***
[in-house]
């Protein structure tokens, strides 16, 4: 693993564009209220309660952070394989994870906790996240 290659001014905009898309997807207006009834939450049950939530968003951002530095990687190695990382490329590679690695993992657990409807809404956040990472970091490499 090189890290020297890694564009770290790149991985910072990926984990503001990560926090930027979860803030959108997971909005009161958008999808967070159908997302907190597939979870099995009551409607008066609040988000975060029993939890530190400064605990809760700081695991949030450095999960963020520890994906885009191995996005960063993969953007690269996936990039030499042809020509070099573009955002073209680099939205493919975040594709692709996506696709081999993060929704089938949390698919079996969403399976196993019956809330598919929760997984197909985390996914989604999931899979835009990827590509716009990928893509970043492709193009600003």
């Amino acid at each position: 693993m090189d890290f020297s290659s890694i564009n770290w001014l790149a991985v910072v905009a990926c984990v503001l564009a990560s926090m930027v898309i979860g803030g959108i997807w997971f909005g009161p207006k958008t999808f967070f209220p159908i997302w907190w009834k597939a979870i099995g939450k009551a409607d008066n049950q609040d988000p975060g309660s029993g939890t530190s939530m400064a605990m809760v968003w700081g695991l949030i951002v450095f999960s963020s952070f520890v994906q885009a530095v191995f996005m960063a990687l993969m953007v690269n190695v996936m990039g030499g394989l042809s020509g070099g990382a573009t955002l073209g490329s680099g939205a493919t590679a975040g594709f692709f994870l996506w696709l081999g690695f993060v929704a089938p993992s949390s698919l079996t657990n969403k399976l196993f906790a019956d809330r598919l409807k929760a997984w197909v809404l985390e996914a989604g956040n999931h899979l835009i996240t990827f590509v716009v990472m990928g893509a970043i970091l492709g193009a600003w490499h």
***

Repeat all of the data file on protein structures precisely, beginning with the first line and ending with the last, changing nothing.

[in-house]
């Protein structure tokens, strides 16, 4: 693993564009209220309660952070394989994870906790996240 290659001014905009898309997807207006009834939450049950939530968003951002530095990687190695990382490329590679690695993992657990409807809404956040990472970091490499 090189890290020297890694564009770290790149991985910072990926984990503001990560926090930027979860803030959108997971909005009161958008999808967070159908997302907190597939979870099995009551409607008066609040988000975060029993939890530190400064605990809760700081695991949030450095999960963020520890994906885009191995996005960063993969953007690269996936990039030499042809020509070099573009955002073209680099939205493919975040594709692709996506696709081999993060929704089938949390698919079996969403399976196993019956809330598919929760997984197909985390996914989604999931899979835009990827590509716009990928893509970043492709193009600003």
């Amino acid at each position: 693993m090189d890290f020297s290659s890694i564009n770290w001014l790149a991985v910072v905009a990926c984990v503001l564009a990560s926090m930027v898309i979860g803030g959108i997807w997971f909005g009161p207006k958008t999808f967070f209220p159908i997302w907190w009834k597939a979870i099995g939450k009551a409607d008066n049950q609040d988000p975060g309660s029993g939890t530190s939530m400064a605990m809760v968003w700081g695991l949030i951002v450095f999960s963020s952070f520890v994906q885009a530095v191995f996005m960063a990687l993969m953007v690269n190695v996936m990039g030499g394989l042809s020509g070099g990382a573009t955002l073209g490329s680099g939205a493919t590679a975040g594709f692709f994870l996506w696709l081999g690695f993060v929704a089938p993992s949390s698919l079996t657990n969403k399976l196993f906790a019956d809330r598919l409807k929760a997984w197909v809404l985390e996914a989604g956040n999931h899979l835009i996240t990827f590509v716009v990472m990928g893509a970043i970091l492709g193009a600003w490499h």